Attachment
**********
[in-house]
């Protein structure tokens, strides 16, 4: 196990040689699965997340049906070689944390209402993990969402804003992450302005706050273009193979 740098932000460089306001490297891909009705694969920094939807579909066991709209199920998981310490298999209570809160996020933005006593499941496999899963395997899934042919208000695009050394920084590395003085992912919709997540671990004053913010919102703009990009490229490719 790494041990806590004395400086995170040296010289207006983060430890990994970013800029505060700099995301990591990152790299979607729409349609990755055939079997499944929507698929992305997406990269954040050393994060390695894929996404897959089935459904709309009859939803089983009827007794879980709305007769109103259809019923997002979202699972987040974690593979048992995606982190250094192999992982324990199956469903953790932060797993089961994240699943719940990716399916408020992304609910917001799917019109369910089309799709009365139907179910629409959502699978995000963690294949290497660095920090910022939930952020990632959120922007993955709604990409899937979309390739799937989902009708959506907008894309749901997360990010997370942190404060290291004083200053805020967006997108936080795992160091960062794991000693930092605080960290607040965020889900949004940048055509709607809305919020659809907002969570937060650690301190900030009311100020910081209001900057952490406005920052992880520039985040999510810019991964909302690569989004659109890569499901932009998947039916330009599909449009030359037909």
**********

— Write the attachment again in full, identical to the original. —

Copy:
[in-house]
């Protein structure tokens, strides 16, 4: 196990040689699965997340049906070689944390209402993990969402804003992450302005706050273009193979 740098932000460089306001490297891909009705694969920094939807579909066991709209199920998981310490298999209570809160996020933005006593499941496999899963395997899934042919208000695009050394920084590395003085992912919709997540671990004053913010919102703009990009490229490719 790494041990806590004395400086995170040296010289207006983060430890990994970013800029505060700099995301990591990152790299979607729409349609990755055939079997499944929507698929992305997406990269954040050393994060390695894929996404897959089935459904709309009859939803089983009827007794879980709305007769109103259809019923997002979202699972987040974690593979048992995606982190250094192999992982324990199956469903953790932060797993089961994240699943719940990716399916408020992304609910917001799917019109369910089309799709009365139907179910629409959502699978995000963690294949290497660095920090910022939930952020990632959120922007993955709604990409899937979309390739799937989902009708959506907008894309749901997360990010997370942190404060290291004083200053805020967006997108936080795992160091960062794991000693930092605080960290607040965020889900949004940048055509709607809305919020659809907002969570937060650690301190900030009311100020910081209001900057952490406005920052992880520039985040999510810019991964909302690569989004659109890569499901932009998947039916330009599909449009030359037909």